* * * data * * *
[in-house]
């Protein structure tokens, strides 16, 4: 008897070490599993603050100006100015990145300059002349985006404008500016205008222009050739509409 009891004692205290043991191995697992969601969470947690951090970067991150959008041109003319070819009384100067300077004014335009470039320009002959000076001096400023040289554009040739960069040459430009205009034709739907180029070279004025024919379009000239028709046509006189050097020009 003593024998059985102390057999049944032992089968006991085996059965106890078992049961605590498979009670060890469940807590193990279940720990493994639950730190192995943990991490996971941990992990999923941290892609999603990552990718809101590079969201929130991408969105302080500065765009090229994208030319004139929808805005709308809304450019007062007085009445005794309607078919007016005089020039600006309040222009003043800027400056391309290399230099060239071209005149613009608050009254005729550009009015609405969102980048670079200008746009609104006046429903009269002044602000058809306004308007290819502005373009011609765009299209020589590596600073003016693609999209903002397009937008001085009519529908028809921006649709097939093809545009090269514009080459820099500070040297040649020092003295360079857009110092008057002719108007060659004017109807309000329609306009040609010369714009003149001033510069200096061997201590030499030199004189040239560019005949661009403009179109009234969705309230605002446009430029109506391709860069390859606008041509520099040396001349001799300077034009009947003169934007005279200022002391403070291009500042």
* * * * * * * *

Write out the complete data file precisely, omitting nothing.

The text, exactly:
[in-house]
């Protein structure tokens, strides 16, 4: 008897070490599993603050100006100015990145300059002349985006404008500016205008222009050739509409 009891004692205290043991191995697992969601969470947690951090970067991150959008041109003319070819009384100067300077004014335009470039320009002959000076001096400023040289554009040739960069040459430009205009034709739907180029070279004025024919379009000239028709046509006189050097020009 003593024998059985102390057999049944032992089968006991085996059965106890078992049961605590498979009670060890469940807590193990279940720990493994639950730190192995943990991490996971941990992990999923941290892609999603990552990718809101590079969201929130991408969105302080500065765009090229994208030319004139929808805005709308809304450019007062007085009445005794309607078919007016005089020039600006309040222009003043800027400056391309290399230099060239071209005149613009608050009254005729550009009015609405969102980048670079200008746009609104006046429903009269002044602000058809306004308007290819502005373009011609765009299209020589590596600073003016693609999209903002397009937008001085009519529908028809921006649709097939093809545009090269514009080459820099500070040297040649020092003295360079857009110092008057002719108007060659004017109807309000329609306009040609010369714009003149001033510069200096061997201590030499030199004189040239560019005949661009403009179109009234969705309230605002446009430029109506391709860069390859606008041509520099040396001349001799300077034009009947003169934007005279200022002391403070291009500042």